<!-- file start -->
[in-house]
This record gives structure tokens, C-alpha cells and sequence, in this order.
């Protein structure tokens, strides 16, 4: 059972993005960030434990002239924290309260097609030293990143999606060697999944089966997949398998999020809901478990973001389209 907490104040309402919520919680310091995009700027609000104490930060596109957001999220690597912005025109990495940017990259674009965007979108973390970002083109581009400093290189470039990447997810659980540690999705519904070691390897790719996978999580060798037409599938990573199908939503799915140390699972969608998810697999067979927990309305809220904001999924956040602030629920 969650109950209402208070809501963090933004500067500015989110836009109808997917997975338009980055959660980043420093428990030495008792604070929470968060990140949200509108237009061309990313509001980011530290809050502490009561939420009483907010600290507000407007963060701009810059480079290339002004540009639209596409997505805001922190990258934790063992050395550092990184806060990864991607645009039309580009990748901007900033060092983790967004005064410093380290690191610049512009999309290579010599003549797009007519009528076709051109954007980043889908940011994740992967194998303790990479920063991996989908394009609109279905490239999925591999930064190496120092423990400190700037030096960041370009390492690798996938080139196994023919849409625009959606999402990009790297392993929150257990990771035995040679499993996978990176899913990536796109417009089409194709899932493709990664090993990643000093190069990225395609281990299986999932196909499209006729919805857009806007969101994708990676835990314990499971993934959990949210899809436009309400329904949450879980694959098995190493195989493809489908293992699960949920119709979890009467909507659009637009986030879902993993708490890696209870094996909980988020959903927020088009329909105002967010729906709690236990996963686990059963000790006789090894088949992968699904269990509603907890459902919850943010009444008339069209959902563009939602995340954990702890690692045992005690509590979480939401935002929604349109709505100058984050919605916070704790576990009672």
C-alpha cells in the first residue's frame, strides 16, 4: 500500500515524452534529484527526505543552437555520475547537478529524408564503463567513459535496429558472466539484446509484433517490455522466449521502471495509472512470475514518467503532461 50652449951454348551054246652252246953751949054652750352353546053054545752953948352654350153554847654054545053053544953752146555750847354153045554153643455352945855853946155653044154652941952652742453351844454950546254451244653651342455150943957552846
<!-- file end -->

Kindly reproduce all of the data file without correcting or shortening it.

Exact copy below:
[in-house]
This record gives structure tokens, C-alpha cells and sequence, in this order.
């Protein structure tokens, strides 16, 4: 059972993005960030434990002239924290309260097609030293990143999606060697999944089966997949398998999020809901478990973001389209 907490104040309402919520919680310091995009700027609000104490930060596109957001999220690597912005025109990495940017990259674009965007979108973390970002083109581009400093290189470039990447997810659980540690999705519904070691390897790719996978999580060798037409599938990573199908939503799915140390699972969608998810697999067979927990309305809220904001999924956040602030629920 969650109950209402208070809501963090933004500067500015989110836009109808997917997975338009980055959660980043420093428990030495008792604070929470968060990140949200509108237009061309990313509001980011530290809050502490009561939420009483907010600290507000407007963060701009810059480079290339002004540009639209596409997505805001922190990258934790063992050395550092990184806060990864991607645009039309580009990748901007900033060092983790967004005064410093380290690191610049512009999309290579010599003549797009007519009528076709051109954007980043889908940011994740992967194998303790990479920063991996989908394009609109279905490239999925591999930064190496120092423990400190700037030096960041370009390492690798996938080139196994023919849409625009959606999402990009790297392993929150257990990771035995040679499993996978990176899913990536796109417009089409194709899932493709990664090993990643000093190069990225395609281990299986999932196909499209006729919805857009806007969101994708990676835990314990499971993934959990949210899809436009309400329904949450879980694959098995190493195989493809489908293992699960949920119709979890009467909507659009637009986030879902993993708490890696209870094996909980988020959903927020088009329909105002967010729906709690236990996963686990059963000790006789090894088949992968699904269990509603907890459902919850943010009444008339069209959902563009939602995340954990702890690692045992005690509590979480939401935002929604349109709505100058984050919605916070704790576990009672």
C-alpha cells in the first residue's frame, strides 16, 4: 500500500515524452534529484527526505543552437555520475547537478529524408564503463567513459535496429558472466539484446509484433517490455522466449521502471495509472512470475514518467503532461 50652449951454348551054246652252246953751949054652750352353546053054545752953948352654350153554847654054545053053544953752146555750847354153045554153643455352945855853946155653044154652941952652742453351844454950546254451244653651342455150943957552846